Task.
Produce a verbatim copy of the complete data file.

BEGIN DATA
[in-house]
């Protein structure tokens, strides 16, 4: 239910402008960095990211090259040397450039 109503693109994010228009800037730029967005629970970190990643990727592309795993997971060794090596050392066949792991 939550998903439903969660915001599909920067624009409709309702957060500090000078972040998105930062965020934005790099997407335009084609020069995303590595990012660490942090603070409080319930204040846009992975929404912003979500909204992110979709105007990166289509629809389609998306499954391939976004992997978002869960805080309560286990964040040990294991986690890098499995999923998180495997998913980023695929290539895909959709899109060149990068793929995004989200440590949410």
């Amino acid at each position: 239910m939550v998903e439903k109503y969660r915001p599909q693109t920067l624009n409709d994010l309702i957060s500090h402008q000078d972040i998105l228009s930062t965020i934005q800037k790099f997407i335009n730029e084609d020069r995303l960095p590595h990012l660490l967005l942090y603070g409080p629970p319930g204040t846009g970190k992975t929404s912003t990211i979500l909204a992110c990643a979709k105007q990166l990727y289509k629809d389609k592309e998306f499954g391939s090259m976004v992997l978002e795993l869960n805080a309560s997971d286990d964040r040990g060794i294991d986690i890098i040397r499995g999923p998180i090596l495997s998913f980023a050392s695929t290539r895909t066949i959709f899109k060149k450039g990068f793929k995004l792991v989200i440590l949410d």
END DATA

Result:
[in-house]
């Protein structure tokens, strides 16, 4: 239910402008960095990211090259040397450039 109503693109994010228009800037730029967005629970970190990643990727592309795993997971060794090596050392066949792991 939550998903439903969660915001599909920067624009409709309702957060500090000078972040998105930062965020934005790099997407335009084609020069995303590595990012660490942090603070409080319930204040846009992975929404912003979500909204992110979709105007990166289509629809389609998306499954391939976004992997978002869960805080309560286990964040040990294991986690890098499995999923998180495997998913980023695929290539895909959709899109060149990068793929995004989200440590949410």
């Amino acid at each position: 239910m939550v998903e439903k109503y969660r915001p599909q693109t920067l624009n409709d994010l309702i957060s500090h402008q000078d972040i998105l228009s930062t965020i934005q800037k790099f997407i335009n730029e084609d020069r995303l960095p590595h990012l660490l967005l942090y603070g409080p629970p319930g204040t846009g970190k992975t929404s912003t990211i979500l909204a992110c990643a979709k105007q990166l990727y289509k629809d389609k592309e998306f499954g391939s090259m976004v992997l978002e795993l869960n805080a309560s997971d286990d964040r040990g060794i294991d986690i890098i040397r499995g999923p998180i090596l495997s998913f980023a050392s695929t290539r895909t066949i959709f899109k060149k450039g990068f793929k995004l792991v989200i440590l949410d």